THE LHS&E BLOG

Employer’s Responsibilities in Garnishing Workers’ Wages

Posted on 03/21/2012 by Jeffrey Smoot

A payroll clerk for a Seattle telecommunications company was recently served with a writ of garnishment against an employee's wages.  While processing the garnishment, the clerk discovered the employee was not at the company, although they had similar names, and she filed the writ away and forgot about it, until one month later, when she was fired.

Unfortunately for her and her employer, the creditor had obtained a judgment against the employer for the full amount of the debt owed by the non-employee.  Even though the debtor was not an employee, the employer's failure to answer had subjected it to liability for the entire debt.

Fortunately, the creditor's attorney was willing to dismiss the judgment for about $500, the amount of attorney's fees and costs incurred in obtaining the judgment.  Had the attorney been unyielding, as many business attorneys are, the employer would have been liable for over $5,000, simply because it had failed to answer the misdirected garnishment.

Most employers and other garnishee defendants know what to do when they are served with a writ of garnishment.  Large corporations and banks often have departments whose sole function is processing garnishments.

However, there are many small companies and sole proprietors who have never been served with a garnishment, or have had employee's wages garnished so infrequently that they may not sufficiently understand the process.  Their ignorance may be their undoing, as the above example well illustrates.

A writ of garnishment is simply a court order requiring the withholding of property of a judgment debtor, whether a percentage of an employee's wages, bank account funds, or other property.  Forms for answering the writ and stamped, pre-addressed envelopes must accompany the garnishment when served.  However, as a practical matter, even when the answer forms and envelopes are not received with the writ, a written response should still be provided to the court and to the creditor, as this may save time and legal fees later.

Most importantly, the first answer must be made within 20 days of the date the writ was served.  Otherwise, an aggressive business attorney may be entitled to obtain a separate judgment against the employer for the balance of the original judgment against the employee.  The employer should answer as soon as the garnishment is served, even if the employee's next payday doesn't fall within the following 20 days.

Banks have it comparatively easy answering garnishments, since they have only to see how much money the debtor has on deposit.  Employers have a more difficult time, as they must calculate and withhold a percentage of an employee's nonexempt wages.  The writ explains the process, but those unfamiliar with the process may end up calling their Seattle lawyer, or the creditor's lawyer, for instructions.

Employers must ordinarily withhold 25 percent of an employee's non-exempt wages, after taxes and other mandatory deductions are made, unless the employee earns so little that all of his wages are exempt under garnishment statute, or if a lesser amount will fully pay the judgment.  If the garnishment is for collection of child support, 40 percent of the employee's non-exempt wages must be withheld.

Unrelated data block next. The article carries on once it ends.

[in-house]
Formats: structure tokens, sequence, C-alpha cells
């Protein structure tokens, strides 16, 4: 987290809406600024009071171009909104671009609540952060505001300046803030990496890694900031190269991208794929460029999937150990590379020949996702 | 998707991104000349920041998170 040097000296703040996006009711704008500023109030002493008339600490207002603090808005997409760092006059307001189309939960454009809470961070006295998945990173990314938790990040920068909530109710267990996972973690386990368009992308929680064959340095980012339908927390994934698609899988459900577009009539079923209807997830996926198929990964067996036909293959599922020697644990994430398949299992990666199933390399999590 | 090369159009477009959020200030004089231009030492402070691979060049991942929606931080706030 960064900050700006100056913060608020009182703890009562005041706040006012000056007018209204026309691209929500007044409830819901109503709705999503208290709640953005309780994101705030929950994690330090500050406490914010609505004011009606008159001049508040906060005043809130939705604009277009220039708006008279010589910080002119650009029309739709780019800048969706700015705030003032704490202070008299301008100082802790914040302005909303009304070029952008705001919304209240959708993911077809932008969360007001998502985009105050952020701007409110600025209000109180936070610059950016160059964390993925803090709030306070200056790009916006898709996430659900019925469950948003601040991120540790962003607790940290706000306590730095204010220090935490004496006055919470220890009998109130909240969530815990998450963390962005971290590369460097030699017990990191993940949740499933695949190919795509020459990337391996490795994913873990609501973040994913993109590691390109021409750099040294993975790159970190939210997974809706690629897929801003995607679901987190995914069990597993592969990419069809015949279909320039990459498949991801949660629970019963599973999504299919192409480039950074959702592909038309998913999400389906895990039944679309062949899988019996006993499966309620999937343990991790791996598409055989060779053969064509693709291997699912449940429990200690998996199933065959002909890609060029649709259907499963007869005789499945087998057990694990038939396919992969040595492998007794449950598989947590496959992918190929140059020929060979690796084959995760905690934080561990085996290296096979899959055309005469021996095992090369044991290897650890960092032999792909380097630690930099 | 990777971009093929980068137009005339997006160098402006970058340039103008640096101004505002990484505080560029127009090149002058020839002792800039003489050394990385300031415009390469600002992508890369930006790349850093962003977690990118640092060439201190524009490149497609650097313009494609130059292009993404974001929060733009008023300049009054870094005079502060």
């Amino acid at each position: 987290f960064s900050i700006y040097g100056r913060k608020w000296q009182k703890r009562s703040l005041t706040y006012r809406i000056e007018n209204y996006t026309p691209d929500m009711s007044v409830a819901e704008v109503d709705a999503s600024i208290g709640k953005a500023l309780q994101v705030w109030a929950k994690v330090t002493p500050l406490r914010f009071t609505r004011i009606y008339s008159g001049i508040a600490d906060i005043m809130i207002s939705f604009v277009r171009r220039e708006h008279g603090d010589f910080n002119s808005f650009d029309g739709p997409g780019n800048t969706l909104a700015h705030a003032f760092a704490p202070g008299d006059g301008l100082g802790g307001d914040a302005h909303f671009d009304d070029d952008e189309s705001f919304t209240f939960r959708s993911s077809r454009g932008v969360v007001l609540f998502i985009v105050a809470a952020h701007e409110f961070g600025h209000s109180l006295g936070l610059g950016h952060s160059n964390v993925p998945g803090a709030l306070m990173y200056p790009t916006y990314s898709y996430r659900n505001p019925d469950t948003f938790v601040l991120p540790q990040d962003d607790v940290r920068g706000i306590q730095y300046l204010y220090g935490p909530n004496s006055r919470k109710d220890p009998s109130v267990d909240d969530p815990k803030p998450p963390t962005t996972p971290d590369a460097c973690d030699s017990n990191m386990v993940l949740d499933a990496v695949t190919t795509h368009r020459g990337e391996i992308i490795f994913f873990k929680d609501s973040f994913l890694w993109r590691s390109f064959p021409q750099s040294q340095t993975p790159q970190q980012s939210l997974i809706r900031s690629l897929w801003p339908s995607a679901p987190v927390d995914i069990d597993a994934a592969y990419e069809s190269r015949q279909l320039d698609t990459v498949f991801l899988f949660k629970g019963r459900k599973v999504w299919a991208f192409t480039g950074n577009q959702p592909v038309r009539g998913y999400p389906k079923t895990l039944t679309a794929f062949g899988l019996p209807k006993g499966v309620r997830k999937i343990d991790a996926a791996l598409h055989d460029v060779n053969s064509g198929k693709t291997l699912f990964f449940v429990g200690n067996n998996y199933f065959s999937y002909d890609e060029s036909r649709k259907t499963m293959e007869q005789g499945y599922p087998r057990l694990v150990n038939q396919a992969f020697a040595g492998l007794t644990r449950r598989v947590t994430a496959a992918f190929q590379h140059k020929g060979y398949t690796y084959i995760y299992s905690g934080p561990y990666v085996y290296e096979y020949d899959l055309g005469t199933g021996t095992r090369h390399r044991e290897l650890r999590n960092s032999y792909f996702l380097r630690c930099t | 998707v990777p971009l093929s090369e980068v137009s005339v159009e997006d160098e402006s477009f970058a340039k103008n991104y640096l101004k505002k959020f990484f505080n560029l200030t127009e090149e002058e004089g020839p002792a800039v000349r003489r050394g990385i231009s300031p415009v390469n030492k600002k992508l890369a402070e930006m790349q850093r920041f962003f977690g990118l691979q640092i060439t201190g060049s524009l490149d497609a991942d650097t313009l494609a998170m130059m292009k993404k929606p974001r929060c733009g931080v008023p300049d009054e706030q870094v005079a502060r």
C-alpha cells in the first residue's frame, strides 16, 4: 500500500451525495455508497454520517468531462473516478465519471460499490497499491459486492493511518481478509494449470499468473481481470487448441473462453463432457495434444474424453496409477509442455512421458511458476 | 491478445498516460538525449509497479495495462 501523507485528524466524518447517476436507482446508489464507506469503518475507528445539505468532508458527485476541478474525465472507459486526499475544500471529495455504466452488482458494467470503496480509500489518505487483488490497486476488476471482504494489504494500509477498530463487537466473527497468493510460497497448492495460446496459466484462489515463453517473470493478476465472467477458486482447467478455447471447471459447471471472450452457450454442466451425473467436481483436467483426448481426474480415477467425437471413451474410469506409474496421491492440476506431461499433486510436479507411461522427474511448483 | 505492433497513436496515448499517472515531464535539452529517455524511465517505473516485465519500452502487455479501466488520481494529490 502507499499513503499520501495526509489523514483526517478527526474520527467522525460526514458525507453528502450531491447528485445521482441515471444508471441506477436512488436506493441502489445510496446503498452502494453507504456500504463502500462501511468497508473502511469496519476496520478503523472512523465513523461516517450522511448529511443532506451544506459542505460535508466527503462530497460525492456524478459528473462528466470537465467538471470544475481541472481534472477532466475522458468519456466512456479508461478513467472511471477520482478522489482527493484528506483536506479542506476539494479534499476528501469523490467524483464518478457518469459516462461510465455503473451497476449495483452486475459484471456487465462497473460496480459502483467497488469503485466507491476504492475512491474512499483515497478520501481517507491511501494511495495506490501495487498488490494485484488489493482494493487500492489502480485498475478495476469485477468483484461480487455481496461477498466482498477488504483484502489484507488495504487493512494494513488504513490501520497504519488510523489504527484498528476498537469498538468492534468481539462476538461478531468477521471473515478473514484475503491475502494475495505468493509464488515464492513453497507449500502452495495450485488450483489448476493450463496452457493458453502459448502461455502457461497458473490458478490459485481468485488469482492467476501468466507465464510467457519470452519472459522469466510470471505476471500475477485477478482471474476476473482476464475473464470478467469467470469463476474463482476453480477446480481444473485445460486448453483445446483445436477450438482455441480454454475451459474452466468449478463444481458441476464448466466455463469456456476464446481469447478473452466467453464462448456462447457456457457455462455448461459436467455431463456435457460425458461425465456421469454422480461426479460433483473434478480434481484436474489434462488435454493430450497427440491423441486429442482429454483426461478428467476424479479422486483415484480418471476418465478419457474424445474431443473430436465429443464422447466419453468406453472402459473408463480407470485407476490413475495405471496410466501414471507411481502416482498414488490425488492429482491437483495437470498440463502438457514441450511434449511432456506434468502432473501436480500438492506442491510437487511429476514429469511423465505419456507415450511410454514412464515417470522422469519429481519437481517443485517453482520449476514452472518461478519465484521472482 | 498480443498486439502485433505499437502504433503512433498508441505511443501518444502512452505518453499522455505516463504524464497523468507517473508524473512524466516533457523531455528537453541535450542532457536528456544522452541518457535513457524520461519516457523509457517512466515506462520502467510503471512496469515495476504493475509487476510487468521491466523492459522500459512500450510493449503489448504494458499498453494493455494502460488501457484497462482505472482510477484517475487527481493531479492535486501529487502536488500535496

The answer forms can be helpful in figuring out how much to withhold, but they can be equally confusing to the uninitiated.  It is usually sufficient to provide an accounting of the amount withheld on a separate page and attach it to the signed form.  But if you are in doubt, it may be beneficial to ask a Seattle business attorney who is familiar with answering garnishments before answering the writ.

Garnishments that are a continuing lien on earnings require withholding of an employee's wages for all pay periods within 60 days after service of the writ.  The creditor will provide a second answer form, which should be returned immediately after the last payday during this 60-day period.

In the second answer, a new accounting of all earnings of the employee and a calculation of all wages withheld during the 60 days must be provided.  After receiving a second answer, the creditor will submit a judgment to the court for the amount of wages withheld.

Upon receipt of a signed copy of the judgment, the employer must pay all wages withheld under the writ to the court clerk.  The clerk will send the money to the creditor, and will discharge the employer from any further obligation on the writ.

A problem area for employers is when two or three garnishments come at the same time.  In this circumstance, employers often withhold wages under only one writ, mistakenly believing the other writs to be ineffective because they will expire within 60 days. Actually, wage garnishments line up one after another, each effective for a 60-day period, in the order they were received. Each writ must still be answered within 20 days, but withholding occurs under only one writ at a time.

Another common problem is when an employee's wages are continually garnished by numerous creditors.  This places an annoying burden on the employer's payroll staff.

Although the first impulse may be to fire the employee to avoid the hassle, an employer cannot legally discharge an employee just because his or her paycheck is being garnished.

Successive garnishments by the same creditor don't permit discharge of any employee. Only if garnishments from three or more different creditors are received during a 12-month period may an employee be lawfully terminated.

Whenever you have questions about how to answer a writ of garnishment, you should consult your business attorney.  If you don't answer the writ properly or within the time required by law, you may end up in court, or paying your employee's debts, or both.


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